We continue our look at annual payroll in the printing industry.

Last time, we looked at NAICS 32311 (Printing) and this week, we drill a bit deeper to look at NAICS 323111 (Commercial Printing [except Screen and Books]). In 2010, US commercial printing establishments had an annual payroll of $15.9 billion. Payrolls dipped during and in the aftermath of the Great Recession, but rose, at least on a current dollar basis, over the latter half of the decade before taking a pre-pandemic tumble in 2019, coming in at $16.3 billion in 2019. Note that County Business Patterns payroll data are reported in current, not inflation-adjusted, dollars. If we were to adjust for inflation, 2010 payroll would be equivalent to $18.5 billion in 2019, so we are essentially looking at an overall decline of -12% in payroll over the course of the decade. Now, this is not just due to inflation—employment and establishments had also declined by 16% and 23%, respectively, over that same time period.

A statistical note. In the 2012 Economic Census, the Census Bureau overhauled the three-digit NAICS 323 and rolled up a number of sub-categories. In 2010 and 2011 (that is, prior to 2012), the categories in NAICS 323 were:

  • 323 Printing and related support activities
  • 32311 Printing
  • 323110 Commercial lithographic printing
  • 323111 Commercial gravure printing
  • 323112 Commercial flexographic printing
  • 323113 Commercial screen printing
  • 323114 Quick printing
  • 323115 Digital printing
  • 323116 Manifold business forms printing
  • 323117 Books printing
  • 323118 Blankbook, looseleaf binders, and devices manufacturing
  • 323119 Other commercial printing
  • 32312 Support activities for printing
  • 323121 Tradebinding and related work
  • 323122 Prepress services

Following the 2012 Economic Census, NAICS 323 was whittled down to:

  • 323 Printing and Related Support Activities
  • 32311 Printing
  • 323111 Commercial Printing (except Screen and Books)
  • 323113 Commercial Screen Printing
  • 323117 Books Printing
  • 32312 Support Activities for Printing

Many of those sub-NAICS categories were combined into 323111. To arrive at the 2010 and 2011 numbers in the chart above, we combined payroll for NAICS 323110,  323111, 323112, 323114, 323115, 323116, 323118, and 323119 to arrive at payroll for new NAICS 323111. Note that screen and book printing were left to their own NAICS categories.

In this space two weeks ago, we had remarked that, at least in the time period we are looking at here, the decline in industry employment was due to industry consolidation, retirement and workers otherwise exiting the industry without a ready pool of next-generation employees waiting to be hired, and, to a lesser extent, automation, although automation is increasingly being looked to as a solution to employees who have already been self-displaced—unlike in other industries where automation tends to displace workers.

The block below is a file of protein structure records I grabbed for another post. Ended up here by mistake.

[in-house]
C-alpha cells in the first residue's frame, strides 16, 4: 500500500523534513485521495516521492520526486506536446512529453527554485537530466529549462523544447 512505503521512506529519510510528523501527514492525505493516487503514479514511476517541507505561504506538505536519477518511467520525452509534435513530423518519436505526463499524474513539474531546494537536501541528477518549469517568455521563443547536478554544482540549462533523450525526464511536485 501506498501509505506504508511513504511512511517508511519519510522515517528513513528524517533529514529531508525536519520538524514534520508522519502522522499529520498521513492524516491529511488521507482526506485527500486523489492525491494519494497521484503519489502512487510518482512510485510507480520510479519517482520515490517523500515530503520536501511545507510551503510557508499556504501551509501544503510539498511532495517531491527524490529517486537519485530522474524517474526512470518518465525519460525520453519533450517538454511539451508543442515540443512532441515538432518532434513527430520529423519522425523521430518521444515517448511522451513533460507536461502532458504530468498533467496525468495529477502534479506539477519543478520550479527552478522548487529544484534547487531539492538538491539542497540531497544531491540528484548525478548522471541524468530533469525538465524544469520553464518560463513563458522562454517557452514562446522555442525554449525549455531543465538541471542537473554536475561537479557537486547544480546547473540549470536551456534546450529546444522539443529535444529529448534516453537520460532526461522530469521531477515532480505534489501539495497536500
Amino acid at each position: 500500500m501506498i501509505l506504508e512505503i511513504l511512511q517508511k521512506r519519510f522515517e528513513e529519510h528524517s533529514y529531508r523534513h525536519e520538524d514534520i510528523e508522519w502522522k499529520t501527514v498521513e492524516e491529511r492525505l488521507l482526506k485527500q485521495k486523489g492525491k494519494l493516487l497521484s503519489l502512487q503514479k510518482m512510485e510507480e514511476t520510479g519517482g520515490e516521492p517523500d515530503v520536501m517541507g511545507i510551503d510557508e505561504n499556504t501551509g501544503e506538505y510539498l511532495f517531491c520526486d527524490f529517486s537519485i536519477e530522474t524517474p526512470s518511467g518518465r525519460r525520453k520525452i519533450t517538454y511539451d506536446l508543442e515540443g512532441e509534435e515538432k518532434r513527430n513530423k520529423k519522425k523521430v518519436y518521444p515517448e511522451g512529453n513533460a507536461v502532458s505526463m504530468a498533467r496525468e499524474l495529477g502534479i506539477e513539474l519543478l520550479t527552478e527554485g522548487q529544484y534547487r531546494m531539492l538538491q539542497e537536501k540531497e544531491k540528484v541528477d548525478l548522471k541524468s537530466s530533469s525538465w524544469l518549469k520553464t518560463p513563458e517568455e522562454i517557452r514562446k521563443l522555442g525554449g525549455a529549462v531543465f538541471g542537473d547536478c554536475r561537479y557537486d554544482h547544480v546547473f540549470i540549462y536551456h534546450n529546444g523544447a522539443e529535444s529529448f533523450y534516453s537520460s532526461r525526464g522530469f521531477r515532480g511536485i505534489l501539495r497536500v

Coming up next in this data series:

  • 323113 (Commercial Screen Printing)
  • 323117 (Books Printing)
  • 32312 (Support Activities for Printing—aka prepress and postpress services)

These data, and the overarching year-to-year trends, like other demographic data, can be used not only for business planning and forecasting, but also sales and marketing resource allocation.

This Macro Moment

On Wednesday, the Bureau of Labor Statistics (BLS) released the latest inflation figures:

The Consumer Price Index for All Urban Consumers (CPI-U) increased 0.3 percent in April on a seasonally adjusted basis after rising 1.2 percent in March, the U.S. Bureau of Labor Statistics reported today. Over the last 12 months, the all items index increased 8.3 percent before seasonal adjustment.

Increases in the indexes for shelter, food, airline fares, and new vehicles were the largest contributors to the seasonally adjusted all items increase. The food index rose 0.9 percent over the month as the food at home index rose 1.0 percent. The energy index declined in April after rising in recent months. The index for gasoline fell 6.1 percent over the month, offsetting increases in the indexes for natural gas and electricity.

If you back out food and energy, CPI rose 0.6%. Note that core inflation grew to an annualized rate of 7.0% compared to 4.0% in the previous month, thanks to a large decrease in energy prices, which is reflected in overall in CPI but not in core CPI. Generally, this is good news and suggests—suggests—that our inflation woes are going to ease over the next few months. The Producer Price Index (PPI) also looks to be leveling off, up “only” 0.5% in April, compared to 1.6% in March and 1.1% in February.

The Grid has a very good article explaining why the causes of our inflationary problems are largely beyond the reach of the usual tools the Federal Reserve has to keep inflation in check. (The eternal challenge is raising interest rates enough to curb inflation without driving up unemployment and/or plunging us into a recession, as was the case in 1981–82.) As for what the government itself can do…well, not that much. The last time the government tried to impose price controls, after the outbreak of the Korean War, it did not go well.

But as with any economic indicator since 2020, who the heck knows what May inflation will look like. But this week’s data was about what economists had expected, so we’ll stay optimistic.